Because of this, the implication of the thoracic spine are major ones, as it can affect scapular positioning and stability, gleno-humeral positioning and range of motion, breathing pattern, lumbar stability and neck function. And guess what? all of these things affect your shoulder’s function and health in general!
A lot of people will benefit greatly from t-spine mobility drills to improve extension and rotation ROM, especially people with kyphotic posture because they are stuck in thoracic flexion and it will affect the whole shoulder position and how the humeral head sits in the glenoid fossa.
Many times just incorporating t-spine mobility drills will greatly improve your shoulder function and health. I’ve seen this happen on multiple occasion with someone with shoulder pain, where incorporating a couple t-spine mobility drills in his program got rid of his pain in a matter of 1-2 weeks.
Here are 2 of my favorites:
Seated T-Spine Rotation:
Prayer Position T-Spine Rotation
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I hope everyone enjoyed Xavier’s guest blog post on Tuesday. Personally, I really liked it and it made me think about a couple of things coaches do with their athletes, where their priorities really are and that kind of stuff. So today’s post might sound more like a rant (which I don’t do very often as I try to stay away from negative stuff), but I feel like this needs to be said.
Like Xavier mentioned in his post, it’s important as strength and conditioning coaches to set our priorities straight when it comes down to the health and performance of our athletes. Yes, technically we are performance enhancement specialists, but when does performance enhancement becomes more important than having your athletes healthy (in other words, having your athletes playing on the field, instead of being sidelined with an injury)?
Let me explain myself. Having healthy athletes being our priority (or should be), it is our job to reinforce proper movement patterns, or re-train good movement patterns if these optimal patterns have been lost due to poor mobility, stability or other reason. As Shirley Sahrmann puts it, every non-traumatic injury is preventable. This means that most overuse injuries happen because there is a dysfunction somewhere, a faulty movement pattern. We can use all the foam rolling, all the stretching and all the corrective exercises in the world, if your form sucks when you lift, you’re not going anywhere. You’re just reinforcing those bad movement patterns and getting closer to that injury threshold. And when your athletes get back on the field, they’re doing the same thing and reinforcing bad movement pattern because they haven’t been corrected with proper training!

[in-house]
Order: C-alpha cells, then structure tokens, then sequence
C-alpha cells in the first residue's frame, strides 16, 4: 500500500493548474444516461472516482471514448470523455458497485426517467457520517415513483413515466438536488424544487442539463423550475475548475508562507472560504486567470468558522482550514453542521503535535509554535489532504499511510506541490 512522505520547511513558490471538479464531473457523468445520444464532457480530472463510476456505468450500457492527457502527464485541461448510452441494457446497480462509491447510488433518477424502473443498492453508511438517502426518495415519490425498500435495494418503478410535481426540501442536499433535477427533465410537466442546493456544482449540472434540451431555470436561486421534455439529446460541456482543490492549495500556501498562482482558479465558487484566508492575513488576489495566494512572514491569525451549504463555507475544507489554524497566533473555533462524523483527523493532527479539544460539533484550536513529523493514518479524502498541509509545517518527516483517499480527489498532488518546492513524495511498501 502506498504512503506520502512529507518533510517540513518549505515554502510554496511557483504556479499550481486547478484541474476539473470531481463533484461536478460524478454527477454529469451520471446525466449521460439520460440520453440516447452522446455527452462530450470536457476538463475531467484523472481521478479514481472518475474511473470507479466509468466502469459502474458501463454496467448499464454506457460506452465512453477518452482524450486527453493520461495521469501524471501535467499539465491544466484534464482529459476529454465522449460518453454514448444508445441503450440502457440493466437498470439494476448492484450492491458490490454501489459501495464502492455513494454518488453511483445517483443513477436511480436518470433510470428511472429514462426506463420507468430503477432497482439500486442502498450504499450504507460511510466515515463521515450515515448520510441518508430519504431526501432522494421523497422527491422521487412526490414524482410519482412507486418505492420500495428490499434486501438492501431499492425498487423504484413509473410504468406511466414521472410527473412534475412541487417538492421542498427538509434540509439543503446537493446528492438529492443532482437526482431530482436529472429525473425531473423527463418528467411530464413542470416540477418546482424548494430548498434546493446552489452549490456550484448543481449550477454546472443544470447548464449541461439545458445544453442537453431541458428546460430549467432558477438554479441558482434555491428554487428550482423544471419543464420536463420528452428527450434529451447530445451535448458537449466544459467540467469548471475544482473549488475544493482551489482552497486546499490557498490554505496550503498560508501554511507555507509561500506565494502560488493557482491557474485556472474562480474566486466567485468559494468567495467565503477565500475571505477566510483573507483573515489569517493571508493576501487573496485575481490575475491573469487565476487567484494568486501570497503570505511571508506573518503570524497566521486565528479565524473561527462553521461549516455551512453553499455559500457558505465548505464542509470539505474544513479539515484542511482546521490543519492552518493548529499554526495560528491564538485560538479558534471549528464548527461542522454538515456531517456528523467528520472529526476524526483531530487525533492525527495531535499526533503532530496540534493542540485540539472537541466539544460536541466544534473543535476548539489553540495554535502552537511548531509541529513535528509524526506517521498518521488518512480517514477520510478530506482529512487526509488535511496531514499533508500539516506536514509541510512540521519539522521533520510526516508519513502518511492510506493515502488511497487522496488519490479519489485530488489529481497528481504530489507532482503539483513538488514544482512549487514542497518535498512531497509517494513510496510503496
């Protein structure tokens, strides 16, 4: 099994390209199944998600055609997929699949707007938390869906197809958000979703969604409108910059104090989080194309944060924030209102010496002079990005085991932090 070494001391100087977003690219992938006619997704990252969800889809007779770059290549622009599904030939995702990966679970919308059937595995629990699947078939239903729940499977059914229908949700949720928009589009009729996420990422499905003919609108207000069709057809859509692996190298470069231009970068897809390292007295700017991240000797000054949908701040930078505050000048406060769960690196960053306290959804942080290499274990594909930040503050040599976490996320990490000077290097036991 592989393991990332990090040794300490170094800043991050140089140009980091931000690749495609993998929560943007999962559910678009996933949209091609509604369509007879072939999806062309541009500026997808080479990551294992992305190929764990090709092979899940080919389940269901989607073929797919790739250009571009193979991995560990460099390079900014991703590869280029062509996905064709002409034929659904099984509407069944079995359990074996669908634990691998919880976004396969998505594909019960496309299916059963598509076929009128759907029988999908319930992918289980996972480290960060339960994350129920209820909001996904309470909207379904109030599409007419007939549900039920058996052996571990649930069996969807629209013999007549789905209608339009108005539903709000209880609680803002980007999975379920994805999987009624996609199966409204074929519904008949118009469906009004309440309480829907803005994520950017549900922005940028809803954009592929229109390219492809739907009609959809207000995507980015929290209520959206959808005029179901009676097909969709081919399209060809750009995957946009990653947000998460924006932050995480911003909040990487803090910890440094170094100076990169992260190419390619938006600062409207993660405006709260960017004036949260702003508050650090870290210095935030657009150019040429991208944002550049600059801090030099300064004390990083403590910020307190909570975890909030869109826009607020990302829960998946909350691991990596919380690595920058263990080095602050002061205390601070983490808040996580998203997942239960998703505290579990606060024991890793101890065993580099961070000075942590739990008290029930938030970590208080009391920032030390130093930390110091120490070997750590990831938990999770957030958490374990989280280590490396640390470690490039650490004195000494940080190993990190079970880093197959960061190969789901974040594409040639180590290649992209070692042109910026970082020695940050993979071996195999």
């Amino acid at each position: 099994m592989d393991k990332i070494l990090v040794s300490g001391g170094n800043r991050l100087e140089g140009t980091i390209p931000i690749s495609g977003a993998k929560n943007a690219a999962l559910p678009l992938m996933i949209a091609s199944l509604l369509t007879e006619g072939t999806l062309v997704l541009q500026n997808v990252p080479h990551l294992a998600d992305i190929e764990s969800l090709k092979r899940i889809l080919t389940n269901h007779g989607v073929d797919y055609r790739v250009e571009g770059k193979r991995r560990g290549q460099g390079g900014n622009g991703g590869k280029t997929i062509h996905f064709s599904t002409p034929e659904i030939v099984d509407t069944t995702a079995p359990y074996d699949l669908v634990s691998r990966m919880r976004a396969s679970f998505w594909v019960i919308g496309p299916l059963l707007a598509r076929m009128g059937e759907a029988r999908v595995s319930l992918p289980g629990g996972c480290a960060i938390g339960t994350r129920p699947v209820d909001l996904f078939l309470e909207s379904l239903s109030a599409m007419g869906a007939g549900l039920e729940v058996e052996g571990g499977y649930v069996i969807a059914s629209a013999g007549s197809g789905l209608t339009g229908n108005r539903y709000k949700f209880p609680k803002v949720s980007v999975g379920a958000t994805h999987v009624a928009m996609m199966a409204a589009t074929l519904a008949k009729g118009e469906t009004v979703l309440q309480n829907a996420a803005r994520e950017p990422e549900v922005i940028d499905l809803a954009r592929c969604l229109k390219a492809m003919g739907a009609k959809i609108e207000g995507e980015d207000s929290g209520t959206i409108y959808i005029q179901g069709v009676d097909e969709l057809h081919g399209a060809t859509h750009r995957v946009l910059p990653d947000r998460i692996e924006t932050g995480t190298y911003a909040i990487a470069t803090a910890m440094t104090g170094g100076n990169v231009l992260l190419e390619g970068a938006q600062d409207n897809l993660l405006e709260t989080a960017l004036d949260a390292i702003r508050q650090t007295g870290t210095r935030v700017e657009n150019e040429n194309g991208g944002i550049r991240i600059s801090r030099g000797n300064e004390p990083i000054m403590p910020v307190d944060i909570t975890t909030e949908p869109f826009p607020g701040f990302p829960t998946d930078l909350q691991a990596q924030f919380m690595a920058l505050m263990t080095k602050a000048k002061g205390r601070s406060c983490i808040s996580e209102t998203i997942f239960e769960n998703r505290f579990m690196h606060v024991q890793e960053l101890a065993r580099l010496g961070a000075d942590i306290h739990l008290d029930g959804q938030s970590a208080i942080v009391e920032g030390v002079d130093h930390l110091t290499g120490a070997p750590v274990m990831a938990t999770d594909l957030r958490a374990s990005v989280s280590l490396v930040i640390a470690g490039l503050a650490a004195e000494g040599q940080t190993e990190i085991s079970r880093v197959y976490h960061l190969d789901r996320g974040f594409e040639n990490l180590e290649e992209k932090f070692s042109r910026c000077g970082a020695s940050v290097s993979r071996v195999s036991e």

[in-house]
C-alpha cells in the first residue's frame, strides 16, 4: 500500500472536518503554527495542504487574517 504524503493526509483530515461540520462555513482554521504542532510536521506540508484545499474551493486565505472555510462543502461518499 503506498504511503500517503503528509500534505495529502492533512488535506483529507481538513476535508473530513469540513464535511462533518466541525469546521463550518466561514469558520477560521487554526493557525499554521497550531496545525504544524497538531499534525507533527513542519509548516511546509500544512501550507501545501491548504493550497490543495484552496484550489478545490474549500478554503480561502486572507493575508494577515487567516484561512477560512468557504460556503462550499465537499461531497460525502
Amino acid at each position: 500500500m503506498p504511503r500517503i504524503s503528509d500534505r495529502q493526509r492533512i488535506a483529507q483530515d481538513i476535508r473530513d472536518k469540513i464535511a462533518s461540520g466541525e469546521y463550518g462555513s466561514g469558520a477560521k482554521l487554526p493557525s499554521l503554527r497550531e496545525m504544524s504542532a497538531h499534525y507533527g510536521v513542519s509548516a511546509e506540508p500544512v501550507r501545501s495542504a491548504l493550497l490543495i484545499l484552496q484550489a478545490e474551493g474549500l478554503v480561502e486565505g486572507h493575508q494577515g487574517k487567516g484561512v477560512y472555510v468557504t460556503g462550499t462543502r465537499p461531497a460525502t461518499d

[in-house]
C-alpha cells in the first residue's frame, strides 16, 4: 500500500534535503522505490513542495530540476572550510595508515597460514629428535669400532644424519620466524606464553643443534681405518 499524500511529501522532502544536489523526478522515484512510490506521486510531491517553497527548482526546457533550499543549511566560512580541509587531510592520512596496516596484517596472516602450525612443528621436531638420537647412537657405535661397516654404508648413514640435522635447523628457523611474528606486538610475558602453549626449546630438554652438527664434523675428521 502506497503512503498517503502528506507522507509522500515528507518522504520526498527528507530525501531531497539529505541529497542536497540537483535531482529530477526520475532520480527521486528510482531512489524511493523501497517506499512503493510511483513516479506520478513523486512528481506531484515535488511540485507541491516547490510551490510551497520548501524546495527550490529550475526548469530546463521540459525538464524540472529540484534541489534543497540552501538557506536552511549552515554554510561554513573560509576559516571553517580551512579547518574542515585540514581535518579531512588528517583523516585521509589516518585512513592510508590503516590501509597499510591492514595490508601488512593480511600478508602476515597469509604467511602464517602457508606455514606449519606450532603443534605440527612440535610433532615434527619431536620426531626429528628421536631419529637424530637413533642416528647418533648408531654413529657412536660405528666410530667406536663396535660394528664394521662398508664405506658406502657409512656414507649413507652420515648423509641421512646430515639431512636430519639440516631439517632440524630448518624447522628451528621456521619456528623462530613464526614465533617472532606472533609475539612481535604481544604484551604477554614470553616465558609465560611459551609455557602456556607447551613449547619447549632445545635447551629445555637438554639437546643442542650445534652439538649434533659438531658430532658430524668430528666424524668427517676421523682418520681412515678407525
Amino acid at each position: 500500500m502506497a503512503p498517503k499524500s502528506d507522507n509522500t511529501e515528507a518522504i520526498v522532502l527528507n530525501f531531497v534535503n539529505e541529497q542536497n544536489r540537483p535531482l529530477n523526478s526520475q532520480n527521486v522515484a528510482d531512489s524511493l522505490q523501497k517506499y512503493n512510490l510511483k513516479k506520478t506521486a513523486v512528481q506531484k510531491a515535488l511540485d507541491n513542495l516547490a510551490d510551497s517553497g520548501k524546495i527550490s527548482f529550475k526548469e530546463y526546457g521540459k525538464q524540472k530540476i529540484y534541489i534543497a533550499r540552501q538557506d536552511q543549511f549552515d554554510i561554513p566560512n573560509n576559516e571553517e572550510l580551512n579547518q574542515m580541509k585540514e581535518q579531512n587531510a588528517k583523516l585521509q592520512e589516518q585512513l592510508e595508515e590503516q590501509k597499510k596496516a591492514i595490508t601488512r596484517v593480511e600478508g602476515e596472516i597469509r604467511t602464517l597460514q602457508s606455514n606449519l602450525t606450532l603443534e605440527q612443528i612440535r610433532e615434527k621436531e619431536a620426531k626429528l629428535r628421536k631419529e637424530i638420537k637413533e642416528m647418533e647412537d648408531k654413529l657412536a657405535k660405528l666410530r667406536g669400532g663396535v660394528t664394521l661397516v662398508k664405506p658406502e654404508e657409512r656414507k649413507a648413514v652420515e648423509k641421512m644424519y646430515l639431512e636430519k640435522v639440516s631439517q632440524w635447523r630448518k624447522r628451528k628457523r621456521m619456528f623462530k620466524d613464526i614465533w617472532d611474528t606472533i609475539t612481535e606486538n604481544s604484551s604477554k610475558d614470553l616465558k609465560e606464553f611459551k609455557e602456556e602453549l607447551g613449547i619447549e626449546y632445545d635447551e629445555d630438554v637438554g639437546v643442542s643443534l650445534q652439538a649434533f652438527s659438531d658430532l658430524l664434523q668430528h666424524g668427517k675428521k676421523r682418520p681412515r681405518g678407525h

I understand that our job title is “strength coaches” and that it should be one of our priority to make our athletes stronger. But the key word here is “ONE of our priority”, and not THE only priority. And certainly not at the expanse of our athletes’ health. Even if they don’t get injured in the weight room, you still need to keep in mind that you are encouraging faulty movement patterns that will bring them closer to that threshold and lead them to injury eventually.
I don’t care how strong you are, and how impressive a strong deadlift is, when your form goes to trash, you increasing your dysfunction and increasing the chances of injury. I think there are too many coaches out there who neglect the importance of lifting with good form and are more focused on just putting more weight on the bar.
I have just seen so many coaches posting videos online about their athletes in the last couple of weeks in which they were either deadlifting or doing something with horrible form. The only thing I kept thinking about is: “how can they allow their athletes do even do that!”. It’s really cool when your female athlete can deadlift more than her body weight or when one of your football players can squat 405 for 10 reps, but seriously! We need to able to more strict about how our athletes lift. We need to realize that strength training is a tool in a toolbox for most athletes and not the end of everything. If lifting not only doesn’t help you to stay away from injuries, but actually gets you closer to one there is a problem.
Athletes lift to help them perform better on the field, or on the ice, or on the court. It’s not powerlifting. Lifting is not their sport.
Today I bring to you a guest blog post from my colleague Xavier Roy from Quebec. Xavier is a very smart guy, he has a no-nonsense approach to strength and conditioning, and he has the experience to back it up. This is a great post he originally wrote for his own blog, but since Xavier’s blog is in French I asked him if he wanted to translate his post and send it my way so I could feature it here for those of you who are not fluent in French, and he gladly accepted! So without further ado, enter Xavier: